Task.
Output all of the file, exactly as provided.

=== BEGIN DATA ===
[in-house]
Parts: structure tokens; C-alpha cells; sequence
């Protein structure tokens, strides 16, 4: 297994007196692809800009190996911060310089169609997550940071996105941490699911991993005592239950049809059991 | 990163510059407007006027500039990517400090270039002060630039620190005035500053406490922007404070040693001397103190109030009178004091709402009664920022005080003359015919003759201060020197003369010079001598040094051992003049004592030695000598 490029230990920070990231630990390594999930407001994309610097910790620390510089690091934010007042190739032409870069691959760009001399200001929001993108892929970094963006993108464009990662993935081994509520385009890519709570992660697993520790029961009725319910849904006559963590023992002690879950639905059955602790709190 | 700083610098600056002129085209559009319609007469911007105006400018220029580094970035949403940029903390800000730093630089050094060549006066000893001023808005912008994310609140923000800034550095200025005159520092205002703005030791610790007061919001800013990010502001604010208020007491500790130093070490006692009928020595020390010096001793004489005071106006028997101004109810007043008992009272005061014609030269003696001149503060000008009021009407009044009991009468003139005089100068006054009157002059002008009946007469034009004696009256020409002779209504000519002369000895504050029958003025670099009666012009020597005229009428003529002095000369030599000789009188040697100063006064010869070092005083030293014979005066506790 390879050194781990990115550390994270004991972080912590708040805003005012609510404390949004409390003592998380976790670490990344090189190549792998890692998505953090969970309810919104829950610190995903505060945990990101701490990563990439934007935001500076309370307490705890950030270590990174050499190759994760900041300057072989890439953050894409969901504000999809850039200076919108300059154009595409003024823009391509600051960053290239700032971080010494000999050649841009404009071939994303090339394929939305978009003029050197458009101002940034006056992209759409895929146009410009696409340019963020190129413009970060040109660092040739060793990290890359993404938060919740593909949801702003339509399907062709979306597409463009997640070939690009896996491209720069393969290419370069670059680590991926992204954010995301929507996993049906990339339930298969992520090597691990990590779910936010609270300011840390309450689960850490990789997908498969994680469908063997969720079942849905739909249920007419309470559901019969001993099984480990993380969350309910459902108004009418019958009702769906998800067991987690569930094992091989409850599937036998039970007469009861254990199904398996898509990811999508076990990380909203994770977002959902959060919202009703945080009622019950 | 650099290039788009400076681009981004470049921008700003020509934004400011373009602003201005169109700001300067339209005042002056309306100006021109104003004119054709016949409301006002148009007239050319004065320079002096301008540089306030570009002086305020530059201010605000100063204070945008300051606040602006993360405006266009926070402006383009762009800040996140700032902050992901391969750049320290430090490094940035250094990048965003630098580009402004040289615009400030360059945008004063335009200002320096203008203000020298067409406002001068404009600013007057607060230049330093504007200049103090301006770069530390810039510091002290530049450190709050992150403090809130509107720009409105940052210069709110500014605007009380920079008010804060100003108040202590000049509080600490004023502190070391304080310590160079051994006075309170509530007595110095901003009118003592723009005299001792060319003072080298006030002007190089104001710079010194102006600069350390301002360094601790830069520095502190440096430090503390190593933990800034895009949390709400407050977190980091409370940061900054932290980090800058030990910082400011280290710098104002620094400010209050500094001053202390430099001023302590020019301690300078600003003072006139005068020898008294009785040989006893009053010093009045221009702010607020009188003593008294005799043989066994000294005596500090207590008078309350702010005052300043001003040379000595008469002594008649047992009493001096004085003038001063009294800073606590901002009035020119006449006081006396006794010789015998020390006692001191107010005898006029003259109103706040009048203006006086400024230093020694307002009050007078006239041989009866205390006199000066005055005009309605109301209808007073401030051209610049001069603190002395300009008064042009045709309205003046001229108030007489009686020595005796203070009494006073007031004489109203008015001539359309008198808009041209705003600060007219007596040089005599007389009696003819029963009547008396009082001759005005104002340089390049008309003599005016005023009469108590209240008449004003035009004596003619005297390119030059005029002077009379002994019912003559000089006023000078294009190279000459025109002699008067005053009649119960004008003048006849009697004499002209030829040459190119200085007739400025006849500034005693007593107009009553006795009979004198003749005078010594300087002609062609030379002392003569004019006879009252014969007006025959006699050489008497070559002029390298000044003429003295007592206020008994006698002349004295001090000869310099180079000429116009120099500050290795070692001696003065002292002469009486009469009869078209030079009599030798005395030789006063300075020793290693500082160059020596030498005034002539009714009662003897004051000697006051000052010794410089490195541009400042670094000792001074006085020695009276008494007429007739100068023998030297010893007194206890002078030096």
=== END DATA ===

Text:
[in-house]
Parts: structure tokens; C-alpha cells; sequence
């Protein structure tokens, strides 16, 4: 297994007196692809800009190996911060310089169609997550940071996105941490699911991993005592239950049809059991 | 990163510059407007006027500039990517400090270039002060630039620190005035500053406490922007404070040693001397103190109030009178004091709402009664920022005080003359015919003759201060020197003369010079001598040094051992003049004592030695000598 490029230990920070990231630990390594999930407001994309610097910790620390510089690091934010007042190739032409870069691959760009001399200001929001993108892929970094963006993108464009990662993935081994509520385009890519709570992660697993520790029961009725319910849904006559963590023992002690879950639905059955602790709190 | 700083610098600056002129085209559009319609007469911007105006400018220029580094970035949403940029903390800000730093630089050094060549006066000893001023808005912008994310609140923000800034550095200025005159520092205002703005030791610790007061919001800013990010502001604010208020007491500790130093070490006692009928020595020390010096001793004489005071106006028997101004109810007043008992009272005061014609030269003696001149503060000008009021009407009044009991009468003139005089100068006054009157002059002008009946007469034009004696009256020409002779209504000519002369000895504050029958003025670099009666012009020597005229009428003529002095000369030599000789009188040697100063006064010869070092005083030293014979005066506790 390879050194781990990115550390994270004991972080912590708040805003005012609510404390949004409390003592998380976790670490990344090189190549792998890692998505953090969970309810919104829950610190995903505060945990990101701490990563990439934007935001500076309370307490705890950030270590990174050499190759994760900041300057072989890439953050894409969901504000999809850039200076919108300059154009595409003024823009391509600051960053290239700032971080010494000999050649841009404009071939994303090339394929939305978009003029050197458009101002940034006056992209759409895929146009410009696409340019963020190129413009970060040109660092040739060793990290890359993404938060919740593909949801702003339509399907062709979306597409463009997640070939690009896996491209720069393969290419370069670059680590991926992204954010995301929507996993049906990339339930298969992520090597691990990590779910936010609270300011840390309450689960850490990789997908498969994680469908063997969720079942849905739909249920007419309470559901019969001993099984480990993380969350309910459902108004009418019958009702769906998800067991987690569930094992091989409850599937036998039970007469009861254990199904398996898509990811999508076990990380909203994770977002959902959060919202009703945080009622019950 | 650099290039788009400076681009981004470049921008700003020509934004400011373009602003201005169109700001300067339209005042002056309306100006021109104003004119054709016949409301006002148009007239050319004065320079002096301008540089306030570009002086305020530059201010605000100063204070945008300051606040602006993360405006266009926070402006383009762009800040996140700032902050992901391969750049320290430090490094940035250094990048965003630098580009402004040289615009400030360059945008004063335009200002320096203008203000020298067409406002001068404009600013007057607060230049330093504007200049103090301006770069530390810039510091002290530049450190709050992150403090809130509107720009409105940052210069709110500014605007009380920079008010804060100003108040202590000049509080600490004023502190070391304080310590160079051994006075309170509530007595110095901003009118003592723009005299001792060319003072080298006030002007190089104001710079010194102006600069350390301002360094601790830069520095502190440096430090503390190593933990800034895009949390709400407050977190980091409370940061900054932290980090800058030990910082400011280290710098104002620094400010209050500094001053202390430099001023302590020019301690300078600003003072006139005068020898008294009785040989006893009053010093009045221009702010607020009188003593008294005799043989066994000294005596500090207590008078309350702010005052300043001003040379000595008469002594008649047992009493001096004085003038001063009294800073606590901002009035020119006449006081006396006794010789015998020390006692001191107010005898006029003259109103706040009048203006006086400024230093020694307002009050007078006239041989009866205390006199000066005055005009309605109301209808007073401030051209610049001069603190002395300009008064042009045709309205003046001229108030007489009686020595005796203070009494006073007031004489109203008015001539359309008198808009041209705003600060007219007596040089005599007389009696003819029963009547008396009082001759005005104002340089390049008309003599005016005023009469108590209240008449004003035009004596003619005297390119030059005029002077009379002994019912003559000089006023000078294009190279000459025109002699008067005053009649119960004008003048006849009697004499002209030829040459190119200085007739400025006849500034005693007593107009009553006795009979004198003749005078010594300087002609062609030379002392003569004019006879009252014969007006025959006699050489008497070559002029390298000044003429003295007592206020008994006698002349004295001090000869310099180079000429116009120099500050290795070692001696003065002292002469009486009469009869078209030079009599030798005395030789006063300075020793290693500082160059020596030498005034002539009714009662003897004051000697006051000052010794410089490195541009400042670094000792001074006085020695009276008494007429007739100068023998030297010893007194206890002078030096």